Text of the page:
Mindfulness: How to be Less Influenced by Others

Positive feedback isn’t always helpful; it’s how bosses get you to work longer than you want to, how girlfriends get you to do things that you don’t want to, and how cons work in general. Fortunately, if you practice mindfulness, you’re going to be less affected by positive feedback.

In a study published in Emotion, researchers from the University of Toronto showed that people who scored high on mindfulness show less neural response to positive feedback than people who are less mindful. Mindfulness is the ability to recognize thoughts or emotion without judgement; mindful people are better at letting go of feelings than others. Using electroencephalography (EEG), researchers measured the neural response of their subjects when presented with positive, negative, or neutral feedback. Individuals who scored high on a mindfulness test weren’t very receptive to positive feedback; in fact, their EEGs showed little difference between positive and neutral feedback.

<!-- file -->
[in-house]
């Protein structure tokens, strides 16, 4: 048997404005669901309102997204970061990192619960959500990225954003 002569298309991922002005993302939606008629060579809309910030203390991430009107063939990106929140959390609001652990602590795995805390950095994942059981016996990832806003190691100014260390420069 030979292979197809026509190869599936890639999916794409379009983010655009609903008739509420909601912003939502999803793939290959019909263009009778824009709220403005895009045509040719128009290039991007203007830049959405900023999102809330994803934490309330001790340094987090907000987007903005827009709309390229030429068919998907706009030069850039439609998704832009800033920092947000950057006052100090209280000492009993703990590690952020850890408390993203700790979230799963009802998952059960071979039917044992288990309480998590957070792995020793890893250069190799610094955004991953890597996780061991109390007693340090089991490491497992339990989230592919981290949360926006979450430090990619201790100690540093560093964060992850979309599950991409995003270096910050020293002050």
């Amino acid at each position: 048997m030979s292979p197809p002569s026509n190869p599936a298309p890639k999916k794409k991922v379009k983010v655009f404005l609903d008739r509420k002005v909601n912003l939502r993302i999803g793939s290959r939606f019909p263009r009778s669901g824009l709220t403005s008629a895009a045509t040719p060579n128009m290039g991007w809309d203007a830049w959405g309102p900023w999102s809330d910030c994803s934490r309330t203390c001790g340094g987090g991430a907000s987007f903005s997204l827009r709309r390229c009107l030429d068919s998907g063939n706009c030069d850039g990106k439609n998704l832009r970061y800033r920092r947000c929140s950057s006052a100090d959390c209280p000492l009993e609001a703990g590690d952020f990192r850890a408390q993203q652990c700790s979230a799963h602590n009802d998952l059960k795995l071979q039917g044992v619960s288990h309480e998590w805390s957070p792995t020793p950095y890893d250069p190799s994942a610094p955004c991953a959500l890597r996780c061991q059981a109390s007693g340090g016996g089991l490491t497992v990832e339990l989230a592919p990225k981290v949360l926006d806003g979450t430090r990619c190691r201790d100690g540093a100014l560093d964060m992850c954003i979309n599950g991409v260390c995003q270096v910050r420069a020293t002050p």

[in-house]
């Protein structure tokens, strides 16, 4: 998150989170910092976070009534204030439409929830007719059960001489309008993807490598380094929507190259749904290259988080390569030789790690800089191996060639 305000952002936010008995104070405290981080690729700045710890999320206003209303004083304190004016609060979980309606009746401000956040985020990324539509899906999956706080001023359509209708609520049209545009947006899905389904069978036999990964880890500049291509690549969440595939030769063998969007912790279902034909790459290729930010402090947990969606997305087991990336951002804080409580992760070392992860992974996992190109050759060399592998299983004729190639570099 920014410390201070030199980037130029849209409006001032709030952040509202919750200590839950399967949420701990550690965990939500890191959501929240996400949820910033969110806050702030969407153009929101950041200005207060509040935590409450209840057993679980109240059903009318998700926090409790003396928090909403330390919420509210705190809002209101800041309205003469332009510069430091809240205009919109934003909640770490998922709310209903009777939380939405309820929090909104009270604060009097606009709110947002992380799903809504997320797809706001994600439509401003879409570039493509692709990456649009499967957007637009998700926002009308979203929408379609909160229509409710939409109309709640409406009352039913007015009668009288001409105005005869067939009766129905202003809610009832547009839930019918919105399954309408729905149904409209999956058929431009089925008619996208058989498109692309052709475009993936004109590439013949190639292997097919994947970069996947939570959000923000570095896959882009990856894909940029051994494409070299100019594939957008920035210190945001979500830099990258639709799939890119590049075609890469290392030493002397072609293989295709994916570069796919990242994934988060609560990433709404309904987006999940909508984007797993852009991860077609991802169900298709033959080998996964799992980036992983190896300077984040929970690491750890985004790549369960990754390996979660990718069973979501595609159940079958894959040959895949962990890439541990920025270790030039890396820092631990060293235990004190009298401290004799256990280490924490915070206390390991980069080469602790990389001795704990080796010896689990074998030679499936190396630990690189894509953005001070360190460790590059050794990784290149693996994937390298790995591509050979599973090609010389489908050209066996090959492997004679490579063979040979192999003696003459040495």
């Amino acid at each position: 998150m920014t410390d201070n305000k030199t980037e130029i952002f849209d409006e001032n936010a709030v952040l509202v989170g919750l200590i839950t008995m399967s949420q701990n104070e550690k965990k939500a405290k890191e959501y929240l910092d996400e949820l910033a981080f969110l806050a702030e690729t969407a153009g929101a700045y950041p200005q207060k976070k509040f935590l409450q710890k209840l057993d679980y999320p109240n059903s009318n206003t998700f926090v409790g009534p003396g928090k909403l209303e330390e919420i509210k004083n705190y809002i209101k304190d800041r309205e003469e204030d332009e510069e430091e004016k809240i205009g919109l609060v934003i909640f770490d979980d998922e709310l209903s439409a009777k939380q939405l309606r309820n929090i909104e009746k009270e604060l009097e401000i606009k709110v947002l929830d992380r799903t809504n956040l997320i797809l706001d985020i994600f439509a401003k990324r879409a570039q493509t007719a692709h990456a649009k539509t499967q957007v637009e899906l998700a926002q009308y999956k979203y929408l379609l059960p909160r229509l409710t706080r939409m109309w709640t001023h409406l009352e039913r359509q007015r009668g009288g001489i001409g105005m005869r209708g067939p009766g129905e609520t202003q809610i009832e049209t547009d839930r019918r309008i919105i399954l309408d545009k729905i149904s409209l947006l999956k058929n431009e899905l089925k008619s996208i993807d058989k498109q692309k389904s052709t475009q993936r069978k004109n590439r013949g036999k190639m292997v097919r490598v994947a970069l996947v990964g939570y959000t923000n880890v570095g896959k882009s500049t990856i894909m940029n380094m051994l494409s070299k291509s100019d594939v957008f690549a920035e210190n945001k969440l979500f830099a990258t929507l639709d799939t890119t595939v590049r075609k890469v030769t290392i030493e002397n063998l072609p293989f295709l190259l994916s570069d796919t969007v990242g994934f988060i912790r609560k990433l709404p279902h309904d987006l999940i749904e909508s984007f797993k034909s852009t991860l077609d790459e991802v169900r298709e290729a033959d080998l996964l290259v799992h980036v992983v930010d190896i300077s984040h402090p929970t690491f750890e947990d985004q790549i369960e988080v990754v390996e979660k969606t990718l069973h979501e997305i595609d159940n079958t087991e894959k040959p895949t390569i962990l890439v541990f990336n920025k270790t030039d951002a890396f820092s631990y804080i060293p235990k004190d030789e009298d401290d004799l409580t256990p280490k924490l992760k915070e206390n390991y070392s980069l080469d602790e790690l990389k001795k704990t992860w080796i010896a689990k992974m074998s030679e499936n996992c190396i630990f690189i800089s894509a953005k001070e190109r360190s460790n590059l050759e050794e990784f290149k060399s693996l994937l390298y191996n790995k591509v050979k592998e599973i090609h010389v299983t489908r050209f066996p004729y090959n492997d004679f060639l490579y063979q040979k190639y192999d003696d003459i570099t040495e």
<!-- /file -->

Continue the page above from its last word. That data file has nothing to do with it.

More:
Not an inherently mindful person? That’s okay; you can improve your mindfulness with meditation. Maybe then people won’t trick you into helping them move by telling you how strong you are. Or something.

This is a test